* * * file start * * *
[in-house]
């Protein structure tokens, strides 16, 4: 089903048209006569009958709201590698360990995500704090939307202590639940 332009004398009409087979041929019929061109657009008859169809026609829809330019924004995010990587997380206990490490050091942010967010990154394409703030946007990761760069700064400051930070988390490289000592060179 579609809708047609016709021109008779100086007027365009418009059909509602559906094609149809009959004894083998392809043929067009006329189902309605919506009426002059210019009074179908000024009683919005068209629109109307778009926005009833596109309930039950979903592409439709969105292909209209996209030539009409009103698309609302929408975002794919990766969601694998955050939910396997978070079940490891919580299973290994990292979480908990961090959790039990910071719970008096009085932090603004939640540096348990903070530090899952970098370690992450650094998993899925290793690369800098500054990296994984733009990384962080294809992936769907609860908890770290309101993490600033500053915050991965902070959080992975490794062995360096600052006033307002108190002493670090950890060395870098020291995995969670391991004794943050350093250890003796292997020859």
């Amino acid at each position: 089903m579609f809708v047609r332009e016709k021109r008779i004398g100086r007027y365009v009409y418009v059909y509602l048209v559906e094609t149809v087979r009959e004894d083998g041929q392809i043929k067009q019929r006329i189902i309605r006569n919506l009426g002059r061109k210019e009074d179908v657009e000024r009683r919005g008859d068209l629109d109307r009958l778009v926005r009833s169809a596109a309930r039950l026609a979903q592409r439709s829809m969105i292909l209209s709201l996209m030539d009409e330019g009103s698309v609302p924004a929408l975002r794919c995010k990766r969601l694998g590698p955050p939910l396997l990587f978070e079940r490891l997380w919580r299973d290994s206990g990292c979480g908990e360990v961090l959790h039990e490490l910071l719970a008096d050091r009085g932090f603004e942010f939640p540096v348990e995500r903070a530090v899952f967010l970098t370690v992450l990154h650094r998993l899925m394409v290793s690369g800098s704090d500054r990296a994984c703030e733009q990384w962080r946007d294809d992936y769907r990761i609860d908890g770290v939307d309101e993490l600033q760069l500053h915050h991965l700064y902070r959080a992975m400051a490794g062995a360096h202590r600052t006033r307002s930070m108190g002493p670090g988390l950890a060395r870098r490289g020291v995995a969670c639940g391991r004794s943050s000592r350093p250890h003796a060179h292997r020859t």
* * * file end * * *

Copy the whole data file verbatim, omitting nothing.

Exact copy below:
[in-house]
């Protein structure tokens, strides 16, 4: 089903048209006569009958709201590698360990995500704090939307202590639940 332009004398009409087979041929019929061109657009008859169809026609829809330019924004995010990587997380206990490490050091942010967010990154394409703030946007990761760069700064400051930070988390490289000592060179 579609809708047609016709021109008779100086007027365009418009059909509602559906094609149809009959004894083998392809043929067009006329189902309605919506009426002059210019009074179908000024009683919005068209629109109307778009926005009833596109309930039950979903592409439709969105292909209209996209030539009409009103698309609302929408975002794919990766969601694998955050939910396997978070079940490891919580299973290994990292979480908990961090959790039990910071719970008096009085932090603004939640540096348990903070530090899952970098370690992450650094998993899925290793690369800098500054990296994984733009990384962080294809992936769907609860908890770290309101993490600033500053915050991965902070959080992975490794062995360096600052006033307002108190002493670090950890060395870098020291995995969670391991004794943050350093250890003796292997020859």
């Amino acid at each position: 089903m579609f809708v047609r332009e016709k021109r008779i004398g100086r007027y365009v009409y418009v059909y509602l048209v559906e094609t149809v087979r009959e004894d083998g041929q392809i043929k067009q019929r006329i189902i309605r006569n919506l009426g002059r061109k210019e009074d179908v657009e000024r009683r919005g008859d068209l629109d109307r009958l778009v926005r009833s169809a596109a309930r039950l026609a979903q592409r439709s829809m969105i292909l209209s709201l996209m030539d009409e330019g009103s698309v609302p924004a929408l975002r794919c995010k990766r969601l694998g590698p955050p939910l396997l990587f978070e079940r490891l997380w919580r299973d290994s206990g990292c979480g908990e360990v961090l959790h039990e490490l910071l719970a008096d050091r009085g932090f603004e942010f939640p540096v348990e995500r903070a530090v899952f967010l970098t370690v992450l990154h650094r998993l899925m394409v290793s690369g800098s704090d500054r990296a994984c703030e733009q990384w962080r946007d294809d992936y769907r990761i609860d908890g770290v939307d309101e993490l600033q760069l500053h915050h991965l700064y902070r959080a992975m400051a490794g062995a360096h202590r600052t006033r307002s930070m108190g002493p670090g988390l950890a060395r870098r490289g020291v995995a969670c639940g391991r004794s943050s000592r350093p250890h003796a060179h292997r020859t």